Invasive Species Compendium

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Abstract

Findings on the life-cycle and on the population dynamics of Dacus oleae Gmelin in Liguria.

Abstract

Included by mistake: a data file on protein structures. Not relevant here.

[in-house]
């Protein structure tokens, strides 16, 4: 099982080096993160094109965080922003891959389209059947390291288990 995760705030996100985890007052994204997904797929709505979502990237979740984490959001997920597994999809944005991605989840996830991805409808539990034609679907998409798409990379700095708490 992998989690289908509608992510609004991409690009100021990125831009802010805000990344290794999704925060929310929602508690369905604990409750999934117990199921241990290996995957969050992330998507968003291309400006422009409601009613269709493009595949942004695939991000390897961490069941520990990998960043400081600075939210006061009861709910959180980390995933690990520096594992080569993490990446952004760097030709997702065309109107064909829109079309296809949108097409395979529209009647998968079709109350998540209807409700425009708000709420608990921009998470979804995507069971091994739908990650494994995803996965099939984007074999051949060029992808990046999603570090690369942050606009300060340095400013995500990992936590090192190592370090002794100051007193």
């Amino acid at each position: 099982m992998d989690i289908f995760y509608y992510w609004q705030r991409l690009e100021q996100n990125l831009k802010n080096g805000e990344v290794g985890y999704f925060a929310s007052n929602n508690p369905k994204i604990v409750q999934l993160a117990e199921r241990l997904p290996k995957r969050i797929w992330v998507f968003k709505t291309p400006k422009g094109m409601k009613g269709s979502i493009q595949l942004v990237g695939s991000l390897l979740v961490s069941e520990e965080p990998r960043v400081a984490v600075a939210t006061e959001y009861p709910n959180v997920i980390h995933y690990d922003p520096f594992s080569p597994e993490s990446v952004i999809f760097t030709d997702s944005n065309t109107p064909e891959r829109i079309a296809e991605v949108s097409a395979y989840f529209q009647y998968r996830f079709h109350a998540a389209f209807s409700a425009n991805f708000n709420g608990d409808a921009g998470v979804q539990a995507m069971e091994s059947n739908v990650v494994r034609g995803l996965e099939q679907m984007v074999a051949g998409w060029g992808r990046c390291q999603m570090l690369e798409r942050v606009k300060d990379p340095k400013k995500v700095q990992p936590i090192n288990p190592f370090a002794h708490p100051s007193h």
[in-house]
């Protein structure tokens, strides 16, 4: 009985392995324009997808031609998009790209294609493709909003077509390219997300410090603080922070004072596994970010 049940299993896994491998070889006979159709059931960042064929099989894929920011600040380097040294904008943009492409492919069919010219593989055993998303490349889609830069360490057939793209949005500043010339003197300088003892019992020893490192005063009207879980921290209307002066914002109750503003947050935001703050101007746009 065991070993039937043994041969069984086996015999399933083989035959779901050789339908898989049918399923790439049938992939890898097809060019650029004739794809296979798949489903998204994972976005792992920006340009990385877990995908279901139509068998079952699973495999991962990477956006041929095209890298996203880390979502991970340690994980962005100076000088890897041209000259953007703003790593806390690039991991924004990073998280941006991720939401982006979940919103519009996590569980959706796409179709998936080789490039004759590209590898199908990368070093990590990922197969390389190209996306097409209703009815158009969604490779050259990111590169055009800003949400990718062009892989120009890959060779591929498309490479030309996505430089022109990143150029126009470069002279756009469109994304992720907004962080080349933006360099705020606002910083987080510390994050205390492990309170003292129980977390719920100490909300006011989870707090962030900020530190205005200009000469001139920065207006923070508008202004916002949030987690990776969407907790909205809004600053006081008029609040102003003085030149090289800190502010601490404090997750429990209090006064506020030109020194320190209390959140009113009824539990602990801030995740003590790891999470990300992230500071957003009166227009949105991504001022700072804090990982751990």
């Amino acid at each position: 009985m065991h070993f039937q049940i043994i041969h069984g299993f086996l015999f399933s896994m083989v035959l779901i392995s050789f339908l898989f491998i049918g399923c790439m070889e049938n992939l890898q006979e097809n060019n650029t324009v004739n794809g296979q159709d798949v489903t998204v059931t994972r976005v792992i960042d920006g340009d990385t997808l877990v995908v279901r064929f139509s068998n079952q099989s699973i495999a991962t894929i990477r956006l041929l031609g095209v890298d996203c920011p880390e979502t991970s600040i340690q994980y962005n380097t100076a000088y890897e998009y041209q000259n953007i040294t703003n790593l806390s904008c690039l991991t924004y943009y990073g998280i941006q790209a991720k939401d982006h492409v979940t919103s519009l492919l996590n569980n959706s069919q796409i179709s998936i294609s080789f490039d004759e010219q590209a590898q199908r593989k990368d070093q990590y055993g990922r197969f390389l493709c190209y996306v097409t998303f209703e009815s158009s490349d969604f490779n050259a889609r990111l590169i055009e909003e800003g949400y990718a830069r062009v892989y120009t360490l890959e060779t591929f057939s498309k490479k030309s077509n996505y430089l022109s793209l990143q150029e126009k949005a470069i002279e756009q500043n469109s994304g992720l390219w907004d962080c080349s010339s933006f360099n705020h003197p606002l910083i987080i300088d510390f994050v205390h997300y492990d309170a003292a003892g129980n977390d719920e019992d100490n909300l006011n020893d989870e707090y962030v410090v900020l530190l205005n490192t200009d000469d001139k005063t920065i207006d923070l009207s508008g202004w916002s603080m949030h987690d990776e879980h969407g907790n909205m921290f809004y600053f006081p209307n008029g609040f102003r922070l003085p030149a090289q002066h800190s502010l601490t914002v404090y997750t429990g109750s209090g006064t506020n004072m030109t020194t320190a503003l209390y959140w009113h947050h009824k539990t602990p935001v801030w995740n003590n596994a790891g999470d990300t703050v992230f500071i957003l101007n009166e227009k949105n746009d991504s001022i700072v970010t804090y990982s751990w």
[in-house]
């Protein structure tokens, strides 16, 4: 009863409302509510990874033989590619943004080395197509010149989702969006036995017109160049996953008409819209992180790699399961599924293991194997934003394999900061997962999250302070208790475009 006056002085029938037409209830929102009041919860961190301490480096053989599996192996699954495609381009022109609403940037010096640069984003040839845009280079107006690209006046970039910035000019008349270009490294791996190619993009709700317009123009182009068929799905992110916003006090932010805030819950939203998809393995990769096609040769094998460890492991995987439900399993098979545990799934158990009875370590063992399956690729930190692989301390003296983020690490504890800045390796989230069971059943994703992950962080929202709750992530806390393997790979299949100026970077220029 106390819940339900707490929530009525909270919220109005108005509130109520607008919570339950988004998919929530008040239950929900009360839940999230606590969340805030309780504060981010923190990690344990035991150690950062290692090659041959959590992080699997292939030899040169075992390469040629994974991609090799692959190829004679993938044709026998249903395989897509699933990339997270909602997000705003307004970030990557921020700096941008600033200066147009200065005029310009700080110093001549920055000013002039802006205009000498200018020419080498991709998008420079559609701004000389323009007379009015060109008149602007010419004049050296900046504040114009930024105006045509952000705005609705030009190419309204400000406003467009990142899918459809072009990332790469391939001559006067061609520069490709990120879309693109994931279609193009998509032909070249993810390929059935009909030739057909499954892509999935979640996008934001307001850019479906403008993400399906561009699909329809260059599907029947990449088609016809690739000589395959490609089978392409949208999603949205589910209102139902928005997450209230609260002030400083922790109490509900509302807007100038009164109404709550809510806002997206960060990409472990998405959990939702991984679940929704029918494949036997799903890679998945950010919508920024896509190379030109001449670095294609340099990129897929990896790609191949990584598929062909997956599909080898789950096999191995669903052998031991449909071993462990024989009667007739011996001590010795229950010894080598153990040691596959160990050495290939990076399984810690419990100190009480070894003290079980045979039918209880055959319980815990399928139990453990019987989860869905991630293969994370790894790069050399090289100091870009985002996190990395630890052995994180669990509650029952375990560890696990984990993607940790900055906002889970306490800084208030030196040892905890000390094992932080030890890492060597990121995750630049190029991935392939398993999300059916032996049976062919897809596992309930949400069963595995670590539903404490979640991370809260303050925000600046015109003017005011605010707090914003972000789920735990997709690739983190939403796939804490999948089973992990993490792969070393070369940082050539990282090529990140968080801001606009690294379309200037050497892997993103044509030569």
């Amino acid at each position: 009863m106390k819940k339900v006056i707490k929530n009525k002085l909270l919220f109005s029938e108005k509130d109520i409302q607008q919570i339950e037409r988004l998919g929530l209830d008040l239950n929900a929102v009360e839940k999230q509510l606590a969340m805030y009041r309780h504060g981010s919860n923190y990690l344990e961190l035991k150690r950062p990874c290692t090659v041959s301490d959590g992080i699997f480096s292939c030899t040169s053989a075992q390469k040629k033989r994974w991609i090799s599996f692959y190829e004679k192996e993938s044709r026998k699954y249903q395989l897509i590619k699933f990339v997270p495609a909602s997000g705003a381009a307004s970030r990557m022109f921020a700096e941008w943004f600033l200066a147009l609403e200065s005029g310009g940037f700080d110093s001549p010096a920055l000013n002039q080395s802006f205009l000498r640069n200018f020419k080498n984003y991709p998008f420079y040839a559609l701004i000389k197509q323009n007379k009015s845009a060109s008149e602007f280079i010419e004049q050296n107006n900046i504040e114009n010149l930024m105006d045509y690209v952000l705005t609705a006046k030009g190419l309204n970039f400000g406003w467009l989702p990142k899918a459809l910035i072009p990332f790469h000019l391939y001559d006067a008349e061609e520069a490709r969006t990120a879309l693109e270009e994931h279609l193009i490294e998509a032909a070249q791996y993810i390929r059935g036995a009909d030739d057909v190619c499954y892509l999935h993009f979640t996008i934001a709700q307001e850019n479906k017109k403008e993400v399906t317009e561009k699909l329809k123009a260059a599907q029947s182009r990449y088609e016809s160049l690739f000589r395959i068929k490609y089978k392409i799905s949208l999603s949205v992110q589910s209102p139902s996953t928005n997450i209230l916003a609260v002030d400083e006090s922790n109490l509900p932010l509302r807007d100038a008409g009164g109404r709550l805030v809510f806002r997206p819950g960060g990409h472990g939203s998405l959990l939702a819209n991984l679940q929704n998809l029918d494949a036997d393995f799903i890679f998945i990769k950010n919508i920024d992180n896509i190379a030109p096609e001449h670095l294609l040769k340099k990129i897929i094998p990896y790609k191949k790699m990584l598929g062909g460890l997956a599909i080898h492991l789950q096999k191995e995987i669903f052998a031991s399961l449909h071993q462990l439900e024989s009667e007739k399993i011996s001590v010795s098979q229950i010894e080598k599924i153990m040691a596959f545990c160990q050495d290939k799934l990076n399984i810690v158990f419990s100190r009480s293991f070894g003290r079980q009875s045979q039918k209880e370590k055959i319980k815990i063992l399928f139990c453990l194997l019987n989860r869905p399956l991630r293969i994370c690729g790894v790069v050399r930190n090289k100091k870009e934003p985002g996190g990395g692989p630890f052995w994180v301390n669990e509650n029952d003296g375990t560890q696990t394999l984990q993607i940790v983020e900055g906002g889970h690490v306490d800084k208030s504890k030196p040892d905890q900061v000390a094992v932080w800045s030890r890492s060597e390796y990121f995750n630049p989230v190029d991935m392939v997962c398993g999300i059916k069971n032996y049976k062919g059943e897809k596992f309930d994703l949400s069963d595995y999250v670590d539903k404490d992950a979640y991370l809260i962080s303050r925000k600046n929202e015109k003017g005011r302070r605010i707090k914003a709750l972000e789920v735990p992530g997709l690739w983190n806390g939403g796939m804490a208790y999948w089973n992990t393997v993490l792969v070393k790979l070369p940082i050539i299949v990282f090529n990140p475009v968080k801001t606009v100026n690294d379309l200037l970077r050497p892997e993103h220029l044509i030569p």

Population studies on Dacus oleae (Gmel.) were carried out in 1973-75 in olive groves along the coast and in the interior of western Liguria in Italy. Catches in yellow traps showed that adults were present during the whole year along the coast and in May-December inland; peak catches per trap were always higher in coastal than in inland areas. Females had the lowest numbers of eggs in their ovaries in June and the highest numbers in October; the highest numbers of females containing no eggs were caught during the peak adult emergence period, and the highest numbers of females containing numerous eggs were caught at the height of the oviposition period. The recapture rate of labelled adults released in October was low (1.4-2%) and recapture occurred only up to 50 m from the release point.By counts of eggs and larvae in the olives and of pupae in the soil it was established that 4 generations developed during the summer and autumn along the coast, with infestation beginning in early July, and 3 generations inland, with infestation beginning a month later. In the spring, up to 2 generations developed, the number depending on the number of olives remaining on the trees. The size of these spring generations appeared to be the main factor governing the rate of olive infestation later in the same year. Along the coast, where spring generations were able to develop every year, infestation was always heavy; in the interior, however, autumn infestation rates of 93 and 83% were recorded in 1973 and 1975, respectively, but only 4% in 1974 because of the low spring populations in that year resulting from the absence of olives on the trees. Other important factors regulating the Dacus populations were the low winter temperatures at the end of 1973, which affected the pupae and adults; high temperatures and drought, which affected the quality of the olives to such an extent as to cause the death of eggs and first-instar larvae inside; predation of pupae in the soil; and parasitism of eggs by Lasioptera berlesiana Paoli (Prolasioptera berlesiana) and of second- and third-instar larvae by ectophagous chalcidoids. The most important parasites of D. oleae found during this study was Pnigalio mediterraneus Ferriere & Delucchi, followed by Eupelmus urozonus Dalm. and Eurytoma martellii Domenichini; however, even high percentages of parasitism such as occurred in 1973 (80%) and 1975 (90%) did not prevent attack by the pest.